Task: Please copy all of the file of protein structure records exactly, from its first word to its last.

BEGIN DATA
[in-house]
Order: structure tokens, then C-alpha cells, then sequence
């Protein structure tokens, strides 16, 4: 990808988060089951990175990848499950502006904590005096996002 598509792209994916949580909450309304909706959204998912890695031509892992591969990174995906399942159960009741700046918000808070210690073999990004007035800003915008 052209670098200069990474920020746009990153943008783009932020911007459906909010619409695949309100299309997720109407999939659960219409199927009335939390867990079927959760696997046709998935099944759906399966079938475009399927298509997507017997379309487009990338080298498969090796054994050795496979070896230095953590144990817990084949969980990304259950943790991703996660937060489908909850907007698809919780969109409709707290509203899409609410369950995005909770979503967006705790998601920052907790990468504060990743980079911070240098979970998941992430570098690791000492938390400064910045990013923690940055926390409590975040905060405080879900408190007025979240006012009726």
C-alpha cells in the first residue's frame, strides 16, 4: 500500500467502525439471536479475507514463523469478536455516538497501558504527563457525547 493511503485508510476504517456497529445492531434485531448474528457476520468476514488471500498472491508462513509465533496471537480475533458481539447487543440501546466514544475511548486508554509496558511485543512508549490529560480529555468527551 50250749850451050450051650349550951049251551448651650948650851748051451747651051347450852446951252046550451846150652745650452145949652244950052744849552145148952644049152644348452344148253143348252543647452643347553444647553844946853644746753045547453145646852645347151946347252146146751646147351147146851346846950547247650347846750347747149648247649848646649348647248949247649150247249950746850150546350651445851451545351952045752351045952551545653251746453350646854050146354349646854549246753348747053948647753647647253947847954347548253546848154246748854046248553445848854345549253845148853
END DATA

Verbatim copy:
[in-house]
Order: structure tokens, then C-alpha cells, then sequence
């Protein structure tokens, strides 16, 4: 990808988060089951990175990848499950502006904590005096996002 598509792209994916949580909450309304909706959204998912890695031509892992591969990174995906399942159960009741700046918000808070210690073999990004007035800003915008 052209670098200069990474920020746009990153943008783009932020911007459906909010619409695949309100299309997720109407999939659960219409199927009335939390867990079927959760696997046709998935099944759906399966079938475009399927298509997507017997379309487009990338080298498969090796054994050795496979070896230095953590144990817990084949969980990304259950943790991703996660937060489908909850907007698809919780969109409709707290509203899409609410369950995005909770979503967006705790998601920052907790990468504060990743980079911070240098979970998941992430570098690791000492938390400064910045990013923690940055926390409590975040905060405080879900408190007025979240006012009726």
C-alpha cells in the first residue's frame, strides 16, 4: 500500500467502525439471536479475507514463523469478536455516538497501558504527563457525547 493511503485508510476504517456497529445492531434485531448474528457476520468476514488471500498472491508462513509465533496471537480475533458481539447487543440501546466514544475511548486508554509496558511485543512508549490529560480529555468527551 50250749850451050450051650349550951049251551448651650948650851748051451747651051347450852446951252046550451846150652745650452145949652244950052744849552145148952644049152644348452344148253143348252543647452643347553444647553844946853644746753045547453145646852645347151946347252146146751646147351147146851346846950547247650347846750347747149648247649848646649348647248949247649150247249950746850150546350651445851451545351952045752351045952551545653251746453350646854050146354349646854549246753348747053948647753647647253947847954347548253546848154246748854046248553445848854345549253845148853